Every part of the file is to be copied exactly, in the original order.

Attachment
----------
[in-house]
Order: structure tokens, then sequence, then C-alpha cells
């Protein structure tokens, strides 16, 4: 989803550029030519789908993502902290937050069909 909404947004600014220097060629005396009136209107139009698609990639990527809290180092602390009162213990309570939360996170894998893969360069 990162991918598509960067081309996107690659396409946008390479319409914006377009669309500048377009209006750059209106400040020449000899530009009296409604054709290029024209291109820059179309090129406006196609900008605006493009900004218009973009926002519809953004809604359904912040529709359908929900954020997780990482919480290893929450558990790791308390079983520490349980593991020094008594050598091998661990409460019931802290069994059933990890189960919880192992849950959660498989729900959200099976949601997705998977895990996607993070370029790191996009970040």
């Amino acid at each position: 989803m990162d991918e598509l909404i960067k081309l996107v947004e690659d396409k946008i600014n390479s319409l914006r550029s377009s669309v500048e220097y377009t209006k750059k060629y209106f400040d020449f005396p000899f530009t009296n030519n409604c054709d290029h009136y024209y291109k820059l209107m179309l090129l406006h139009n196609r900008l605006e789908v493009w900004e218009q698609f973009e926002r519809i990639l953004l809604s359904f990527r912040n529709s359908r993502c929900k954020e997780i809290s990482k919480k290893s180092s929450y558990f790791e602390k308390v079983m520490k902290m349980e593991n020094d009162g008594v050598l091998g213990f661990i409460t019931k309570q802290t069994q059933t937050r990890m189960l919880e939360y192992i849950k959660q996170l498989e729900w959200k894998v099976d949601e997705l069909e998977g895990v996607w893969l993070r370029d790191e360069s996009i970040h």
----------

[in-house]
Order: structure tokens, then sequence, then C-alpha cells
């Protein structure tokens, strides 16, 4: 989803550029030519789908993502902290937050069909 909404947004600014220097060629005396009136209107139009698609990639990527809290180092602390009162213990309570939360996170894998893969360069 990162991918598509960067081309996107690659396409946008390479319409914006377009669309500048377009209006750059209106400040020449000899530009009296409604054709290029024209291109820059179309090129406006196609900008605006493009900004218009973009926002519809953004809604359904912040529709359908929900954020997780990482919480290893929450558990790791308390079983520490349980593991020094008594050598091998661990409460019931802290069994059933990890189960919880192992849950959660498989729900959200099976949601997705998977895990996607993070370029790191996009970040």
């Amino acid at each position: 989803m990162d991918e598509l909404i960067k081309l996107v947004e690659d396409k946008i600014n390479s319409l914006r550029s377009s669309v500048e220097y377009t209006k750059k060629y209106f400040d020449f005396p000899f530009t009296n030519n409604c054709d290029h009136y024209y291109k820059l209107m179309l090129l406006h139009n196609r900008l605006e789908v493009w900004e218009q698609f973009e926002r519809i990639l953004l809604s359904f990527r912040n529709s359908r993502c929900k954020e997780i809290s990482k919480k290893s180092s929450y558990f790791e602390k308390v079983m520490k902290m349980e593991n020094d009162g008594v050598l091998g213990f661990i409460t019931k309570q802290t069994q059933t937050r990890m189960l919880e939360y192992i849950k959660q996170l498989e729900w959200k894998v099976d949601e997705l069909e998977g895990v996607w893969l993070r370029d790191e360069s996009i970040h």